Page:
Morocco’s biggest trading partner is Spain. On topics such as migration, militancy, and energy, the two countries have collaborated.
After Spain said last month that it supports Morocco’s autonomy plan “as the most serious, realistic, and credible framework for resolving the issue” over Western Sahara, relations between the two countries have improved.
The language represented a shift in Spanish policy in support of Morocco’s claim to Western Sahara, a former Spanish territory that Morocco claims but where the Algeria-backed Polisario Front seeks to establish its own state.
Morocco was enraged in April of last year when Spain admitted Polisario commander Brahim Ghali for medical treatment without informing Morocco.
Morocco has threatened to terminate diplomatic ties with Ghali if he leaves Spain without facing human rights allegations.
Following that, Rabat appeared to loosen border controls with Ceuta, a Spanish enclave in northern Morocco, resulting in an influx of at least 8,000 migrants, the most of whom were later repatriated.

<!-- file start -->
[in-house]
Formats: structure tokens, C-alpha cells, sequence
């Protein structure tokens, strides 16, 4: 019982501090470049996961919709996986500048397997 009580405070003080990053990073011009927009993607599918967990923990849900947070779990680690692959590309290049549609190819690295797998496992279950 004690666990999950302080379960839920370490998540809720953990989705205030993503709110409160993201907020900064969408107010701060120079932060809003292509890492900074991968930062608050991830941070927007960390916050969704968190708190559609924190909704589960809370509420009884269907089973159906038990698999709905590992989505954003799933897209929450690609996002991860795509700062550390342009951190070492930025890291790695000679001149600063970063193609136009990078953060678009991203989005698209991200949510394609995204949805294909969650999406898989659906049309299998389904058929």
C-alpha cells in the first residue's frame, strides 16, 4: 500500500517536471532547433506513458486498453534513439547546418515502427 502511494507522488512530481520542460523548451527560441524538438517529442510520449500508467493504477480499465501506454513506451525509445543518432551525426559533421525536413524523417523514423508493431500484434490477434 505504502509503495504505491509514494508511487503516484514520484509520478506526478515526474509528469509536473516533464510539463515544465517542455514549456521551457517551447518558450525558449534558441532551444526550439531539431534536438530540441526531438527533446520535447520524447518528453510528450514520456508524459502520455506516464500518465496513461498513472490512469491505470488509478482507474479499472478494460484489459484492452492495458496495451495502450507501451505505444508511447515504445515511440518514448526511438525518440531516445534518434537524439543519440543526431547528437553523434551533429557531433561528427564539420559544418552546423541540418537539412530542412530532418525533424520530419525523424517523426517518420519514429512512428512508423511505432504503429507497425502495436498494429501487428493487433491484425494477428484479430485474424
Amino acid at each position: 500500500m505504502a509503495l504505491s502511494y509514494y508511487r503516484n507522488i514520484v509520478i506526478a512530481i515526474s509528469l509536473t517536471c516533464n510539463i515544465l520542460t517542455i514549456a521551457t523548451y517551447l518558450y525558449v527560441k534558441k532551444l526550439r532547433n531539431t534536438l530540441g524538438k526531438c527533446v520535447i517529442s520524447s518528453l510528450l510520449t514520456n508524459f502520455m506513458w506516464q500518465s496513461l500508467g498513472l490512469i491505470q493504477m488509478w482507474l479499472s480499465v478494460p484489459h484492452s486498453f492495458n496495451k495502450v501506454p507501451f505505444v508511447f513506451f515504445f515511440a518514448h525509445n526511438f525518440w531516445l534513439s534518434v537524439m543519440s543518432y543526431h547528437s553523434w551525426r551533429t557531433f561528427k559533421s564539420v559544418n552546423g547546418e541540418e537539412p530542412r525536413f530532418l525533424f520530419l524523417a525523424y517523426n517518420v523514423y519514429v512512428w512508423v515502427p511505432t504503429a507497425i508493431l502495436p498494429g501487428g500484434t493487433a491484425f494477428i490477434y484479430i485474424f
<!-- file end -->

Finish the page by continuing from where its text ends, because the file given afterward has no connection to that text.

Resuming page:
The Spanish support for the autonomy plan follows similar sentiments taken by the US, Germany, France, Israel, and other African and Arab countries.
Rabat claims that the autonomy effort from 2007 is the most it can offer in terms of finding a political solution to the dispute.
The Polisario and Algeria, which is an ally of the Polisario, oppose this and insist on holding an independence vote.
The United Nations has avoided mentioning the referendum option, instead asking conflict parties to engage in good faith toward a “mutually acceptable solution.”
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